The Woman Who Shot Mussolini

Sunday, 2 May 2010

I’ve no idea why I am reading so much stuff set between 1900 and 1950 at the moment. I’m not working on any ideas set then. Quite the reverse, in that I’ve broken the cardinal rule of being a writer and turned down the chance to pitch for a couple of collections because I simply can’t manage full time work, writing and being pregnant. The energy runs out. So I’m back to reading.

The Woman Who Shot Mussolini
Frances Stonor Saunders
(faber & faber, 2010)

My knowledge of Mussolini, prior to reading this, boiled down to his death and the myth that he made the trains run on time. That there had been attempts on his life was unsurprising. That the one that got the closest to him was a shot fired by an Irish aristocrat who’d turned to mysticism and religion was utterly surprising.

Stonor Saunders’ book takes the increasingly common format of a dual biography: she works backwards and forwards from the moment Violet Gibson shot at the dictator. How did these two very different people end up on that piazza? What became of them, afterwards? With Mussolini we know that twenty years later he is shot and then strung up ‘like prosciutto’. Violet, we discover, spends the thirty years after her attempted assassination locked away in a mental asylum. But was she mad?

Probably not, is the book’s conclusion. What Violet Gibson was was a non-conformist. Raised in the Victorian Anglo-Irish aristocracy, she chose to rebel in her choice of politics, religion and spiritualism (I always enjoy a book where Madame Blavatsky pops up – see my tweet of delight). She didn’t marry, didn’t become the stoical supportive spinster daughter one of her sisters became. Her thinking and romanticism of both Italy and martyrdom eventually led her to firing the shots. Chapters of the book are devoted to the realpolitik involved in getting her out of Italy alive and the decisions her family – and the British diplomats then loving Mussolini – made on her behalf.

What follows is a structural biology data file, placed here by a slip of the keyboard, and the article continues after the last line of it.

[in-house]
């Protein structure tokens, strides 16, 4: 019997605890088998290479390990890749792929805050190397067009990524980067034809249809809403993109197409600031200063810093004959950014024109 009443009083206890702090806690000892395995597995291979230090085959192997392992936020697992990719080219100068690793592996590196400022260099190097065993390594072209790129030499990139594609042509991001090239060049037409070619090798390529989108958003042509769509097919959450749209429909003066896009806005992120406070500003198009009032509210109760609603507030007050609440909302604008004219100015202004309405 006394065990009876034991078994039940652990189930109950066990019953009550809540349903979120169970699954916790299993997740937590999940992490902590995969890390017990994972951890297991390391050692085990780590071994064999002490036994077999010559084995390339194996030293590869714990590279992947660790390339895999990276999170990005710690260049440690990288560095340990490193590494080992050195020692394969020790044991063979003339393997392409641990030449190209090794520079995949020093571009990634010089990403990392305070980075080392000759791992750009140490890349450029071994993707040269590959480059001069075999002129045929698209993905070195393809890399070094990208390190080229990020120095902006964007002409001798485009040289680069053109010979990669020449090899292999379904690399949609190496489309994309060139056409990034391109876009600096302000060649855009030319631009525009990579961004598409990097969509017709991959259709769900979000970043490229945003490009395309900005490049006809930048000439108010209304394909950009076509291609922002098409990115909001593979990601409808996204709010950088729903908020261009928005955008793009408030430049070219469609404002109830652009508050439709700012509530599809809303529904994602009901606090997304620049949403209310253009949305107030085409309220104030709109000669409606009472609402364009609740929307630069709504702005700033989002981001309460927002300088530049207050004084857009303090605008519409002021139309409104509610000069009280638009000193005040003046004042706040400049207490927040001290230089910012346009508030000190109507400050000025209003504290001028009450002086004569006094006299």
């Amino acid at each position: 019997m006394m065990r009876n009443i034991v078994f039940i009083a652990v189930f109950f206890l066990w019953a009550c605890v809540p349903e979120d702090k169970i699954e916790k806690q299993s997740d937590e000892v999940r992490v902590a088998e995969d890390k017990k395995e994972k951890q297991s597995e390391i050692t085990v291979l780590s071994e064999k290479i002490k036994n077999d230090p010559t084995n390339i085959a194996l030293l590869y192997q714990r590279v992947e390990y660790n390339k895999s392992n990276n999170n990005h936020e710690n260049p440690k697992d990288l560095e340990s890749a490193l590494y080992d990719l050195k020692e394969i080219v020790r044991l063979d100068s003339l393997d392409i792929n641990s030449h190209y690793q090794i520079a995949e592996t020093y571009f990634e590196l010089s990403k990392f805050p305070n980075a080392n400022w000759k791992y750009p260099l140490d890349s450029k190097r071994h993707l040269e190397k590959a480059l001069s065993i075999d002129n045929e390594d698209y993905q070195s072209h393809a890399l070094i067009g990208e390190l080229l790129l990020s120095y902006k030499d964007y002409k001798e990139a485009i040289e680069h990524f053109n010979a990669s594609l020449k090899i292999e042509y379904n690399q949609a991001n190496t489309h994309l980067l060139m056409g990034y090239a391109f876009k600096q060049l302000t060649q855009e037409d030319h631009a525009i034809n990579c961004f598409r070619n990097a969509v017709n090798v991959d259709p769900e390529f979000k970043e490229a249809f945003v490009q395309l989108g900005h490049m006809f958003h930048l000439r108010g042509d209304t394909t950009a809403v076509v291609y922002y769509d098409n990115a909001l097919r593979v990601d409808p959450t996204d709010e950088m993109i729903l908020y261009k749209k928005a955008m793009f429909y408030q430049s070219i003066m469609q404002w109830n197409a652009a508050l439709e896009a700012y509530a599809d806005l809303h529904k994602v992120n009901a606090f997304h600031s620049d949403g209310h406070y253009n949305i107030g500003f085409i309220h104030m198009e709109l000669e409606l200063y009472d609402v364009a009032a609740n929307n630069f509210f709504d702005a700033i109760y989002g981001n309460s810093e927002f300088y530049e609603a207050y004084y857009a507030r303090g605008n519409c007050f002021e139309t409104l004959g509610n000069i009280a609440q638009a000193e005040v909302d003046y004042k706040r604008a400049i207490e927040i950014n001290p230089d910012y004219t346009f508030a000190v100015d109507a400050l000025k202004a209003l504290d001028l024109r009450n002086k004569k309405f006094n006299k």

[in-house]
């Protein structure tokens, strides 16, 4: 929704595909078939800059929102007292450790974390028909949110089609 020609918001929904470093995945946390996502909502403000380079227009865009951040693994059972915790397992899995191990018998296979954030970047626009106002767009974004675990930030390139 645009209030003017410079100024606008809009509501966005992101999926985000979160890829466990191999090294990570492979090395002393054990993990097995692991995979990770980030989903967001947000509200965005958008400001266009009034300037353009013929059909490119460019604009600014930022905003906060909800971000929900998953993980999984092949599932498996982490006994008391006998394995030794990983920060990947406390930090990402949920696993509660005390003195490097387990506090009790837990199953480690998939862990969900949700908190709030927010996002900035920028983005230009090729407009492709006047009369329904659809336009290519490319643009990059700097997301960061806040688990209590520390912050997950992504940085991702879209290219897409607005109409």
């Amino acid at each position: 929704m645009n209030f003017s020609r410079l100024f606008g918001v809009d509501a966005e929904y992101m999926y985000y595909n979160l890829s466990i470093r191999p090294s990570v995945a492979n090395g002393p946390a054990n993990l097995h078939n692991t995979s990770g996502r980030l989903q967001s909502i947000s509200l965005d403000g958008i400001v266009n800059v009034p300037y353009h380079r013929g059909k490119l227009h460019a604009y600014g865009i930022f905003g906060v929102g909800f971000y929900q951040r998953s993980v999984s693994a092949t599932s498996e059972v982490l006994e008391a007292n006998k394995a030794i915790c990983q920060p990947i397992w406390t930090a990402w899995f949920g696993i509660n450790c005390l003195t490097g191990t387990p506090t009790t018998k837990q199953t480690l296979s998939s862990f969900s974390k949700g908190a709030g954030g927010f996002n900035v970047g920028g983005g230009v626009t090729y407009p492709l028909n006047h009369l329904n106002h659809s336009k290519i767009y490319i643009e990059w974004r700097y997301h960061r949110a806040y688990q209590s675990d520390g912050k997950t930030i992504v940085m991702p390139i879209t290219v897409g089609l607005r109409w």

Throughout the biography there are mentions of Virginia Woolf and other intelligent women who were constrained and sometimes physically restrained in order to maintain the social order they threatened. There are also multiple references to Lucia Joyce, James Joyce’s daughter. I get the impression that there is another book beneath this one where the focus would have been on the medicalisation of female independence and self-possession, but that for some reason the focus was shifted onto the Mussolini biography instead. There’s no doubt there are some interesting parallels between Mussolini and Gibson, not least that both remade themselves into radicals, but the glimpses of the other possible book left me wanting to have read that more.

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